Instead of ignoring their worst reviews on TripAdvisor, Mona plastered them on billboards in order to generate further interest in Hobart’s controversial private museum.
All images via www.robbiebrammall.com
The Museum of Old and New Art (Mona) ‘barely spends anything on bought media,’ according to Robbie Brammall, Mona’s Director of Marketing and Communications.
‘We rely on our activities being disruptive enough to generate their own momentum – and when it comes to earned media, controversy is king,’ he told delegates at Creative Victoria’s Creative State Summit last Friday (31 May).
Which is why, for Mona’s first ever brand campaign, Brammall’s marketing team ‘did the opposite of what you would usually do,’ he explained.
‘We went to TripAdvisor, found our very worst reviews, and turned them into ads. We called it The Best of our Worst Reviews … The best thing about these reviews is they’re grounded in truth, and in our experience telling the truth is absolutely a risk worth taking.’
Celebrating Mona’s unique appeal in such a way has been highly successful. ‘This campaign is our highest-converting campaign ever – magnitudes higher than any exhibition we’ve ever promoted,’ Brammall said, ‘and for Mona, brand converts over exhibition.’
Sharing negative reviews with the world instead of highlighting just a series of glowing four and five star reviews not only demonstrates Mona’s irreverence – a key aspect of the museum’s brand – but also generates a sense of trust amongst potential audience members.
Such an approach demonstrates a lack of artifice, suggesting that nothing is hidden away or obfuscated. It also encourages readers to consider the dialogue between good and bad reviews, asking potential audience members to consider how reviews are framed and to analyse the criticisms they present.
The Best of our Worst Reviews campaign also clearly demonstrates the philosophy of Mona’s owner, gambling multi-millionaire David Walsh, which is ‘the theory of “asymmetric upside,”’ Brammall explained.
‘Only do something if you have a lot more to gain than you have to lose. And for Mona it’s always been our creativity that enables us to make those gains – without huge financial risk.’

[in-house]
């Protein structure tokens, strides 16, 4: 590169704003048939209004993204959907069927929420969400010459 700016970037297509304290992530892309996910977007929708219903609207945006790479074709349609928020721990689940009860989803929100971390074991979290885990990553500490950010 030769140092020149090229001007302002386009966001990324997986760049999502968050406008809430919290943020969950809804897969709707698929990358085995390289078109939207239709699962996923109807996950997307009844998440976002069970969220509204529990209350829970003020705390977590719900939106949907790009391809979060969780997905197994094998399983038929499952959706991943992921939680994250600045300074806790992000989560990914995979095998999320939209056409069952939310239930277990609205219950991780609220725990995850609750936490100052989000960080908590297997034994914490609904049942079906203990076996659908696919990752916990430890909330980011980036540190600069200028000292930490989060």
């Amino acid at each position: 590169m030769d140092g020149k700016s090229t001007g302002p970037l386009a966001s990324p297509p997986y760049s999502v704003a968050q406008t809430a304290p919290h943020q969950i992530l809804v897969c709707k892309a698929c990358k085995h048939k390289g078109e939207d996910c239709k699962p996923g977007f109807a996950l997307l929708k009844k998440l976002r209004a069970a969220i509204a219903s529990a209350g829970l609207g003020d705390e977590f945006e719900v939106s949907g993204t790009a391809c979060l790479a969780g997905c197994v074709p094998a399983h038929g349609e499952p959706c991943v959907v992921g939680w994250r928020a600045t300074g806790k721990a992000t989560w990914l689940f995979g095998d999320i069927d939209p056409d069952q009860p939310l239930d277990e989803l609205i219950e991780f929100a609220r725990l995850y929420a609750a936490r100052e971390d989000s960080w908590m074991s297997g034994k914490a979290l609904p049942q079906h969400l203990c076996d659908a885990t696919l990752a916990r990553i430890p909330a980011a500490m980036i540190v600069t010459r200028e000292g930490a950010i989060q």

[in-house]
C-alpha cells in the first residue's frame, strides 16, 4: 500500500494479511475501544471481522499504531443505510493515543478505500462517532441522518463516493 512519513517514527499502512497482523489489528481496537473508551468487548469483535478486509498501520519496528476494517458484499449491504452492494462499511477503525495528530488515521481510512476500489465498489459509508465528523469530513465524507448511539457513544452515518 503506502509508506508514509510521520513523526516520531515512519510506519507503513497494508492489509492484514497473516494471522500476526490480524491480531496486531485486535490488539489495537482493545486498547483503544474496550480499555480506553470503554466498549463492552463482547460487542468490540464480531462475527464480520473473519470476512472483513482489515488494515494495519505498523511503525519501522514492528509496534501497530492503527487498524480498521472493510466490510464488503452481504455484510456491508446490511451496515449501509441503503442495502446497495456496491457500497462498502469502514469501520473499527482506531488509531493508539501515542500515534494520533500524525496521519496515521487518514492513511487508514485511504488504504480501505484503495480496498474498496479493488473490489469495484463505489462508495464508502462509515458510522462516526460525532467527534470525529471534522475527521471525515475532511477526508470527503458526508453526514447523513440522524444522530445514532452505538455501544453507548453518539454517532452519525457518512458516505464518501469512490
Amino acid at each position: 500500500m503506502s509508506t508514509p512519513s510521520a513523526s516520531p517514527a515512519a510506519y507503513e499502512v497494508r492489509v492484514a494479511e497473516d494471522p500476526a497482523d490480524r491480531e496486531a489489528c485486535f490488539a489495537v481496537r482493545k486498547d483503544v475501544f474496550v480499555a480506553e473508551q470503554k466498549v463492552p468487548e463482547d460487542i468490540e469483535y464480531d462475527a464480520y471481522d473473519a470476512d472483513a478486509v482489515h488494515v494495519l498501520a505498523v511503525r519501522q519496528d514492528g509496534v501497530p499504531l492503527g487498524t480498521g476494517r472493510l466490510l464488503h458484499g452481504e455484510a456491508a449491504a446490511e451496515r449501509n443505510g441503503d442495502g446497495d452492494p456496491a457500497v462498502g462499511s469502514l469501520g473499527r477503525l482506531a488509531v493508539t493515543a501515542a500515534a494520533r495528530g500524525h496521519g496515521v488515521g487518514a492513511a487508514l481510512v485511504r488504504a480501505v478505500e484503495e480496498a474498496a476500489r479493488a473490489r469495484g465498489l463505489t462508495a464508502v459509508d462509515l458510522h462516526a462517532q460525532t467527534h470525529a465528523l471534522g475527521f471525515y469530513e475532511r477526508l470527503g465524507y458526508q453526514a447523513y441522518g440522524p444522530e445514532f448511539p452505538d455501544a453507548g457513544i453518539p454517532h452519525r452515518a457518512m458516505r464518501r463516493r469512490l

Another example of creative risk-taking Brammall highlighted at the Creative State Summit was the decision to develop ‘Air Mofo’ (a Mona-branded airline flying in visitors to the summer festival Mona Foma) instead of the more traditional approach of printing (at a cost of approximately $70,000) a nationally-distributed festival program.
‘Bear in mind our key objective is to generate interstate visitation. So this year we took that money and took a calculated risk with it. We charted a jet plane and launched an airline. “Air Mofo: no-one flies higher.”
‘The Air Mona promo generated 27,000 entries, hugely boosted our interstate visitation, earned over $5 million in media, and all of it in the inbound markets we’re looking to grow over the next three years. It’s fair to say this break from convention generated a better return on investment than a festival program on a table in St Ali coffee shop. The risk was worth it,’ Brammal said.
Will such creative risk-taking become the norm in the arts? It’s unlikely, given few arts organisations in Australia have budgets backed by the likes of David Walsh.
Nonetheless, Brammall hopes the artists and arts workers gathered at the Creative State Summit could learn from Mona’s eccentric approach to marketing.
‘Whatever the future business conditions, whatever the technological innovation, there will always be the opportunity for creative disruption – and hopefully no-one is better placed to take advantage of that then the creatives in this room,’ he concluded.
This article is based on Robbie Brammall’s presentation, Mona 2.0 – the pursuit of growth (and by growth we mean nonsense) at the 2019 Creative State Summit on Friday 31 May.